To identify genes responsive to cold stress, we employed the differential display mRNA analysis technique to isolate a novel gene from Tetrahymena thermophila which encodes a protein kinase of 430 amino acids. A homolog of this kinase with 90% amino acid sequence identity was also found in T. pyriformis. Both kinases contain 11 subdomains typical of protein kinases. Sequence analysis revealed that the predicted amino acid sequences resemble those of mitogen-activated protein kinase (MAPK), especially p38 and stress-activated protein kinase which are known to be involved in various stress responses. However, it should be noted that the tyrosine residue in the normally conserved MAPK phosphorylation site (Thr-X-Tyr) is replaced by histidine (Thr226-Gly-His228) in this MAPK-related kinase (MRK). The recombinant MRK expressed in Escherichia coli phosphorylated myelin basic protein (MBP) and became autophosphorylated. However, the mutated recombinant protein in which Thr226 was replaced by Ala lost the ability to phosphorylate MBP, suggesting that Thr226 residue is essential for kinase activity. The MRK mRNA transcript in T. thermophila increased markedly upon temperature downshift from 35 to 15 degrees C (0.8 degrees C/min). Interestingly, osmotic shock either by sorbitol (100-200 mM) or NaCl (25-100 mM) also induced mRNA expression of the MRK in T. pyriformis. In addition, the activity of the kinase as determined by an immune complex kinase assay using MBP as a substrate was also induced by osmotic stress. This is the first demonstration of a MAPK-related kinase in the unicellular eukaryotic protozoan Tetrahymena that is induced by physical stresses such as cold temperature and osmolarity. The present results suggest that this MRK may function in the stress-signaling pathway in Tetrahymena cells. (+info)
(6/3137) Identification of protein kinase B (PKB) as a phosphatidylinositol 3,4,5-trisphosphate binding protein in Dictyostelium discoideum.
We have searched for phosphatidylinositol (PI)-3,4,5-trisphosphate (PIP3) binding proteins in Dictyostelium discoideum using beads bearing a PIP3 analogue, PIP3-APB. One of the binding proteins with a molecular mass of 55 kDa was purified and its amino acid sequence was partially analyzed. Database searches showed that the analyzed sequence was identical to that of protein kinase B (PKB) of D. discoideum. The specific activity of D. discoideum PKB, when expressed together with constitutively active PI-3 kinase in mammalian cells, was elevated by about three-fold, suggesting that PKB could also act downstream of PI-3 kinase in Dictyostelium cells. (+info)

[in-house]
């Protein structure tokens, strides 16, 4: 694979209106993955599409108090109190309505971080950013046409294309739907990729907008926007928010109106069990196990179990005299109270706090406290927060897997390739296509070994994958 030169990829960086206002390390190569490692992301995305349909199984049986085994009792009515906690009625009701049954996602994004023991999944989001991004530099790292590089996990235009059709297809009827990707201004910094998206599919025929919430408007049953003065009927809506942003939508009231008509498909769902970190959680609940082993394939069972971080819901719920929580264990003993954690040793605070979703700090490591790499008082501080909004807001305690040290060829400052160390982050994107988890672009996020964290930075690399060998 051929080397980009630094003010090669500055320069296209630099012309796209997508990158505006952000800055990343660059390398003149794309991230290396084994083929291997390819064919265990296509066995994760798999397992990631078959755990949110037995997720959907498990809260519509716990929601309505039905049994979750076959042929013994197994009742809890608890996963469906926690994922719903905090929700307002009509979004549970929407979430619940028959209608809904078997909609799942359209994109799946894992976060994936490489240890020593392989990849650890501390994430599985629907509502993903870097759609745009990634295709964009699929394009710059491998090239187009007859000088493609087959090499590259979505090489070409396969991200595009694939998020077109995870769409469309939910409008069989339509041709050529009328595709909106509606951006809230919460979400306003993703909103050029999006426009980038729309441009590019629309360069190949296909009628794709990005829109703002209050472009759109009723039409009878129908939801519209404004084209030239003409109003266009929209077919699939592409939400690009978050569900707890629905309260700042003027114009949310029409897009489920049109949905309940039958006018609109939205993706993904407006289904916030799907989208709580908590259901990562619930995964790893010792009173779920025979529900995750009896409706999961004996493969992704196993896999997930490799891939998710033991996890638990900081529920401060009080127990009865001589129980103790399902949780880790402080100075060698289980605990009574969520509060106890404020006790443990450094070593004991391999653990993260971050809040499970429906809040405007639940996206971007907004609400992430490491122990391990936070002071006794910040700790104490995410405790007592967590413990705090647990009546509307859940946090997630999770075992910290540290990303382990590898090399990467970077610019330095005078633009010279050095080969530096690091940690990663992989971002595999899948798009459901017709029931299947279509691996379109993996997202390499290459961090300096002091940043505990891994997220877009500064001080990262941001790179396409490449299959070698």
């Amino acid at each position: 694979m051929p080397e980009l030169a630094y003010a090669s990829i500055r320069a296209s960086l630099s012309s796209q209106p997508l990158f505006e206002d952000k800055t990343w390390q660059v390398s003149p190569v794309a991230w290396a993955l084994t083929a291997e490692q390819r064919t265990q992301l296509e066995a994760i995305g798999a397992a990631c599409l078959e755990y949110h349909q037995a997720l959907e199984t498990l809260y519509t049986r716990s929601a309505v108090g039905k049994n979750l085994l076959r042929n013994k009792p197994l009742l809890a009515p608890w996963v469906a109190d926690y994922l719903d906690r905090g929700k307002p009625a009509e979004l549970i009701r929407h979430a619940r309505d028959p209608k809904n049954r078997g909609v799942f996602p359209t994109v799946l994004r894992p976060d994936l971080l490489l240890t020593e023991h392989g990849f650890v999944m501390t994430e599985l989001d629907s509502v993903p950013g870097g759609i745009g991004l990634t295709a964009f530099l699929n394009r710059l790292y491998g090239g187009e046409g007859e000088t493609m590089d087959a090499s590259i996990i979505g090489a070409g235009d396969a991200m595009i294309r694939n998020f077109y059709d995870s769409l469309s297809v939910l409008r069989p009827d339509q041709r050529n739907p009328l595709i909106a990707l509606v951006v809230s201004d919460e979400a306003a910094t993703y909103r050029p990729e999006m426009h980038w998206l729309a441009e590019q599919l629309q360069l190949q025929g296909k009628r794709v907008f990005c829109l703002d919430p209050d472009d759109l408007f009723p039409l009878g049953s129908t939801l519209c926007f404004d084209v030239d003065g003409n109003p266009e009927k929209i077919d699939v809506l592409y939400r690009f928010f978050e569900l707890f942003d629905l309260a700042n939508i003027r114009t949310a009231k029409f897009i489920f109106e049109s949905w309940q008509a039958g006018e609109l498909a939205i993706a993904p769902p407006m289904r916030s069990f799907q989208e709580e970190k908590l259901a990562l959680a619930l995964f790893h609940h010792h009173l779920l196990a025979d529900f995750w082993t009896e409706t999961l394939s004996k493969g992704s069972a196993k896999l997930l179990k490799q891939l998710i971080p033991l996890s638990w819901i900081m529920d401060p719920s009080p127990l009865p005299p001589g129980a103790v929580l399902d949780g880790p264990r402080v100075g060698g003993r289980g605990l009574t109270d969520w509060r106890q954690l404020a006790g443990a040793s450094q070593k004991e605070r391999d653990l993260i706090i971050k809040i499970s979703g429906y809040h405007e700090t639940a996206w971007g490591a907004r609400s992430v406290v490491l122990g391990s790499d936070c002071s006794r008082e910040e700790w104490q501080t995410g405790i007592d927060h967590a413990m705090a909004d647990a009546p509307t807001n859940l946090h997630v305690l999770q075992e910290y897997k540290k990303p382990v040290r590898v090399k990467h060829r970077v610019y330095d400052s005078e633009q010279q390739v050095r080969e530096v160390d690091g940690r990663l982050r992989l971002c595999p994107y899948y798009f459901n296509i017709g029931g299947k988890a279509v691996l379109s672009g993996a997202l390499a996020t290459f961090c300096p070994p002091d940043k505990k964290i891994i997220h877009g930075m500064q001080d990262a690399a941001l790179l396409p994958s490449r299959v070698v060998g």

(7/3137) Molecular techniques for detection, species differentiation, and phylogenetic analysis of microsporidia.
Microsporidia are obligate intracellular protozoan parasites that infect a broad range of vertebrates and invertebrates. These parasites are now recognized as one of the most common pathogens in human immunodeficiency virus-infected patients. For most patients with infectious diseases, microbiological isolation and identification techniques offer the most rapid and specific determination of the etiologic agent. This is not a suitable procedure for microsporidia, which are obligate intracellular parasites requiring cell culture systems for growth. Therefore, the diagnosis of microsporidiosis currently depends on morphological demonstration of the organisms themselves. Although the diagnosis of microsporidiosis and identification of microsporidia by light microscopy have greatly improved during the last few years, species differentiation by these techniques is usually impossible and transmission electron microscopy may be necessary. Immunfluorescent-staining techniques have been developed for species differentiation of microsporidia, but the antibodies used in these procedures are available only at research laboratories at present. During the last 10 years, the detection of infectious disease agents has begun to include the use of nucleic acid-based technologies. Diagnosis of infection caused by parasitic organisms is the last field of clinical microbiology to incorporate these techniques and molecular techniques (e.g., PCR and hybridization assays) have recently been developed for the detection, species differentiation, and phylogenetic analysis of microsporidia. In this paper we review human microsporidial infections and describe and discuss these newly developed molecular techniques. (+info)
(8/3137) Phosphorylation of histone H3 is required for proper chromosome condensation and segregation.
Phosphorylation of histone H3 at serine 10 occurs during mitosis in diverse eukaryotes and correlates closely with mitotic and meiotic chromosome condensation. To better understand the function of H3 phosphorylation in vivo, we created strains of Tetrahymena in which a mutant H3 gene (S10A) was the only gene encoding the major H3 protein. Although both micronuclei and macronuclei contain H3 in typical nucleosomal structures, defects in nuclear divisions were restricted to mitotically dividing micronuclei; macronuclei, which are amitotic, showed no defects. Strains lacking phosphorylated H3 showed abnormal chromosome segregation, resulting in extensive chromosome loss during mitosis. During meiosis, micronuclei underwent abnormal chromosome condensation and failed to faithfully transmit chromosomes. These results demonstrate that H3 serine 10 phosphorylation is causally linked to chromosome condensation and segregation in vivo and is required for proper chromosome dynamics. (+info)